Tag: catholicism

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A shot from Peter Mullen's "The Magdalene Sisters", depicting a young man and woman flirting.

Art As Issue: On Peter Mullen’s “The Magdalene Sisters” (2002)

I sometimes wonder how my life would’ve been if I’d been born 50 or 100 years before. Typically, these ponderings are answered by the sense of having made a narrow escape. Learning that the last of the Magdalene laundries was shut down just the year before I was born is almost surreal, having grown up in an Ireland experiencing its first flushes of wealth and donning a newfound secularism. The abuses of the church were becoming something to be taken for granted, rather than being trapped in whispers. Yet, the truth that Peter Mullen’s The Magdalene Sisters depicts is that mental freedom is much harder come by than the physical kind. I’ve heard the quiver that lingers in so many older people’s voices when they speak of the nuns that tormented them back in primary school—70 years on. The suspicions that they lacked the language to express, back then, about the parish priest’s strange behaviour.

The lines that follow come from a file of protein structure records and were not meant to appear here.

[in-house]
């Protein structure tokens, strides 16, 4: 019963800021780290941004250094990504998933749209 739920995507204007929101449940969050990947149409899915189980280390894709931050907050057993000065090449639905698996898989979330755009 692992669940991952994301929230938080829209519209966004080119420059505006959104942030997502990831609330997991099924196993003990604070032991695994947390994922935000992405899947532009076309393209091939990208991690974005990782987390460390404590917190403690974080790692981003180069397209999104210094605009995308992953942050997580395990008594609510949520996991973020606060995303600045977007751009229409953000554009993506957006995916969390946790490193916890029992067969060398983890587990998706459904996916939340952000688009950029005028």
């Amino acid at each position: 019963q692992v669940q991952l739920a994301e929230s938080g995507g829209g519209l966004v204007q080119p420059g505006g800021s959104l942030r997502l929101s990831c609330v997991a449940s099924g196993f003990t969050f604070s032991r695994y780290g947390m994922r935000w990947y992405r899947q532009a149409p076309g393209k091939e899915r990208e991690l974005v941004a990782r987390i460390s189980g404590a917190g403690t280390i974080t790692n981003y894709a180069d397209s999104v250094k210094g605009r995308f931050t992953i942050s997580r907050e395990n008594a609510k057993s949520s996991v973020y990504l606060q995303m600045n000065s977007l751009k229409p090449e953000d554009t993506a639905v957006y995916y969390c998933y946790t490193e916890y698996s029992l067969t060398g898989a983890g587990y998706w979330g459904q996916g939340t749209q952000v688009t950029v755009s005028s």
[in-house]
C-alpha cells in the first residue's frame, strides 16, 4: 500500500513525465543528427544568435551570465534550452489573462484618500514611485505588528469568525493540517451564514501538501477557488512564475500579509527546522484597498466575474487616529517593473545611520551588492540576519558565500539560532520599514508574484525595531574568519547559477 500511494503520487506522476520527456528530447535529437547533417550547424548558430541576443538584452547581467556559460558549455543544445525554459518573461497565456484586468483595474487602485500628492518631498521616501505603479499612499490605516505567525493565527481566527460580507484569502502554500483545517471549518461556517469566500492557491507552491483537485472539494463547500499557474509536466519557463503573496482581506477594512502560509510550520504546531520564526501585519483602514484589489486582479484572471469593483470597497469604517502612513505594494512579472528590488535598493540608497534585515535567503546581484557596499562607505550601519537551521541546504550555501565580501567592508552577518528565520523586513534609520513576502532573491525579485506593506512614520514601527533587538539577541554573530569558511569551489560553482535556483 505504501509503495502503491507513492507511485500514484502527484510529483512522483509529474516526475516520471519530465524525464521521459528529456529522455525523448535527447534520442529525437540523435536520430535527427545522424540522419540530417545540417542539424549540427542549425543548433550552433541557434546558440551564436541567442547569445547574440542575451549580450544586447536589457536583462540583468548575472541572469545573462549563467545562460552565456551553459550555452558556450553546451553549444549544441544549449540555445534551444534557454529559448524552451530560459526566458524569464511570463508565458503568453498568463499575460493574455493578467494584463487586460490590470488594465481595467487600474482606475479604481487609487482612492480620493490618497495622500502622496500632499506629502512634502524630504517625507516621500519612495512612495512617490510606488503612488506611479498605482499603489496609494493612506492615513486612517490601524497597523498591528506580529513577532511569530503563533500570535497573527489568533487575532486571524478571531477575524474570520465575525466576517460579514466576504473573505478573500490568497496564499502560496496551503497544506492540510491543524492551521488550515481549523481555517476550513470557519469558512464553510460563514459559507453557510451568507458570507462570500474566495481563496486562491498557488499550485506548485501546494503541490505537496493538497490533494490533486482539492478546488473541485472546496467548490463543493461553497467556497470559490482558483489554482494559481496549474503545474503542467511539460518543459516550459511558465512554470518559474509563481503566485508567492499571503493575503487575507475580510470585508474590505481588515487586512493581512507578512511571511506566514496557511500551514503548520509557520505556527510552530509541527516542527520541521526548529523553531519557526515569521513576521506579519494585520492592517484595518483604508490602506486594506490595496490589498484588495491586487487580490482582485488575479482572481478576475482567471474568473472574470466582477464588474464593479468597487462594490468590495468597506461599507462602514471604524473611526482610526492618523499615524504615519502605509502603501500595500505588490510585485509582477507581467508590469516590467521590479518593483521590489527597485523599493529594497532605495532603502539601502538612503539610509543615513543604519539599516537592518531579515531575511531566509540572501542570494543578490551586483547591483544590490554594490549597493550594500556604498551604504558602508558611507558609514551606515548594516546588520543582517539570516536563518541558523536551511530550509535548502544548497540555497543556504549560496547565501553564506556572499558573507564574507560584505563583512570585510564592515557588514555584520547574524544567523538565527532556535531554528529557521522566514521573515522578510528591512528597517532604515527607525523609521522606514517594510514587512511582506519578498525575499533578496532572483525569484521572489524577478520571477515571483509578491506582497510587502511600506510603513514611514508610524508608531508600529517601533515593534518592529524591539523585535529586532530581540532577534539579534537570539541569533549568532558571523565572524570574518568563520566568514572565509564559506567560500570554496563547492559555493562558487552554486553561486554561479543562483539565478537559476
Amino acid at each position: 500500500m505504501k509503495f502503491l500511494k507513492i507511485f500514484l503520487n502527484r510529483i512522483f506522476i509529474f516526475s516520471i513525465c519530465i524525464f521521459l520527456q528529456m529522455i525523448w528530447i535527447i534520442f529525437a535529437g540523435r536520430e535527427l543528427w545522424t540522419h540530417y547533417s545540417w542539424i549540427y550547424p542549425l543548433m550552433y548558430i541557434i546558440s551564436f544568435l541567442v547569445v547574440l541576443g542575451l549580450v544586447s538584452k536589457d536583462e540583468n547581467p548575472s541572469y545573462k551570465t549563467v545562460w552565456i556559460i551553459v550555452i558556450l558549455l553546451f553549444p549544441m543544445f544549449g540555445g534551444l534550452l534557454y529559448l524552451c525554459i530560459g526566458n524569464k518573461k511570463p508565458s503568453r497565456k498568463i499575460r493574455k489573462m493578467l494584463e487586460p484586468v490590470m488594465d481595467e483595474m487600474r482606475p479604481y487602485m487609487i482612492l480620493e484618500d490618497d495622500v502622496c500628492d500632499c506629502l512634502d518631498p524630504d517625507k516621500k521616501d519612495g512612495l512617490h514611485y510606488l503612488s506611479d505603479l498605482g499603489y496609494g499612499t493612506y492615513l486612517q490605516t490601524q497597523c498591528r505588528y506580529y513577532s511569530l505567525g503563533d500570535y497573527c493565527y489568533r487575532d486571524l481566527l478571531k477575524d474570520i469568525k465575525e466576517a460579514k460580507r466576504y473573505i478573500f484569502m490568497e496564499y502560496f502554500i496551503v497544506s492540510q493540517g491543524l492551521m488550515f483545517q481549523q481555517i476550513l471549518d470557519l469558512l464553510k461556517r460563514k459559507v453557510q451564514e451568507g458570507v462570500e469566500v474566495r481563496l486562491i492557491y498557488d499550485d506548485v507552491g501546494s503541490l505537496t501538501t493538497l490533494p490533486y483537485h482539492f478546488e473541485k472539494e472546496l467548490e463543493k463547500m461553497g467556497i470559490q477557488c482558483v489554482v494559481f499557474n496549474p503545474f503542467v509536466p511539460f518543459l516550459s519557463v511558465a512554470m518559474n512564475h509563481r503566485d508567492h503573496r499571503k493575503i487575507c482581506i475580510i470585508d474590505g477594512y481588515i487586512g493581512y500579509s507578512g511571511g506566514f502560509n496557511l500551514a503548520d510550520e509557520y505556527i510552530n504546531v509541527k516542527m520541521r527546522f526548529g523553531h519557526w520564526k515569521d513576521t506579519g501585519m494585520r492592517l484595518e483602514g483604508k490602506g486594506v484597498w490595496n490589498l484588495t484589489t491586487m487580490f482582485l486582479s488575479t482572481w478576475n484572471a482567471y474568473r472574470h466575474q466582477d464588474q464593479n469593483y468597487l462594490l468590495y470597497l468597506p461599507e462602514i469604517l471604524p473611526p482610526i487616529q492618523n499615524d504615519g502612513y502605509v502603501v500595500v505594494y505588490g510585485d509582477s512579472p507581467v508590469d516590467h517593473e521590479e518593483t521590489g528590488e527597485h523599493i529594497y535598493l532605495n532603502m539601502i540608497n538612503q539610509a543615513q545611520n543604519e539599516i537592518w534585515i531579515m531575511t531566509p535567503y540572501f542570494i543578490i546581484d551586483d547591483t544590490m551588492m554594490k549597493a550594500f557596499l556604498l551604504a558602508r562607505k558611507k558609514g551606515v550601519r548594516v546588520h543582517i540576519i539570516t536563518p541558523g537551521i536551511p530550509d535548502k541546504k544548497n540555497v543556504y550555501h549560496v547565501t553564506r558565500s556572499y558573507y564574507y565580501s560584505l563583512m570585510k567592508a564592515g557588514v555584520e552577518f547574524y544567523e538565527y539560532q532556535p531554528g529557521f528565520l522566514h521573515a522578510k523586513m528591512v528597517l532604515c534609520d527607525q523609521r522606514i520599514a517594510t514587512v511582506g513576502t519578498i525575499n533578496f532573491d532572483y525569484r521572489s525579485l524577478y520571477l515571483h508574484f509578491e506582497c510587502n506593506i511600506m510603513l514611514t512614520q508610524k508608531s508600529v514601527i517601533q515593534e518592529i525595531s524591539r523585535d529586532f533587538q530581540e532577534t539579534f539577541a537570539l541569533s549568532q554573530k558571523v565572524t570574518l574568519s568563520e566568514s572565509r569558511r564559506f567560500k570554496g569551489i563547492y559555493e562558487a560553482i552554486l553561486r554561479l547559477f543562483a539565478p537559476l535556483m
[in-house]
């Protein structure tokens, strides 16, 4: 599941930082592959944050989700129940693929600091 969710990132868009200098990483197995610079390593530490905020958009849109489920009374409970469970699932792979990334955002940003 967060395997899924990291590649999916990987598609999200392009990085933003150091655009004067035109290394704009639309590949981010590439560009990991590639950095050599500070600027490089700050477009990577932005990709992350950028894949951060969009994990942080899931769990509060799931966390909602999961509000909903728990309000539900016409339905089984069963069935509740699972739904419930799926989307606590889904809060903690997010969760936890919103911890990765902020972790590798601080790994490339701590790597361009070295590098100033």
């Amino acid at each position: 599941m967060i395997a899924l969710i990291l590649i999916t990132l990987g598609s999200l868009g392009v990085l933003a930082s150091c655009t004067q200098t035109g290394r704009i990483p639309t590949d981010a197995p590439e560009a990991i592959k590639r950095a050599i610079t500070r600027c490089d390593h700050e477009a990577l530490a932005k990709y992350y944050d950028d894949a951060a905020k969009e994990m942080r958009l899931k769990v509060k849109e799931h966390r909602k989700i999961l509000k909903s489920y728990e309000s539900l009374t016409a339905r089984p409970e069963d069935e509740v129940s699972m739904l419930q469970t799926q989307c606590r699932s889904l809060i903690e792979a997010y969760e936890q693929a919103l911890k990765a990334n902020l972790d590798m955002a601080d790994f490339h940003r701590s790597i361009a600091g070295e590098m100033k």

Of course, most of these people remain devout Catholics. The label of “anti-Catholic” is typically tossed out as a lazy attempt to refute those who are frank about the abuses the Church allowed and facilitated. The Magdalene Sisters predictably got this same tarring, yet there is no condemnation of any religious doctrine here. In fact, it’s pointed out that many of the women retained their faith, as their real-life counterparts overwhelmingly did. The abuses depicted here are not solely the domain of those in habit and cassock, but are recognisable wherever complacency and fear allow cruelty to fester. […]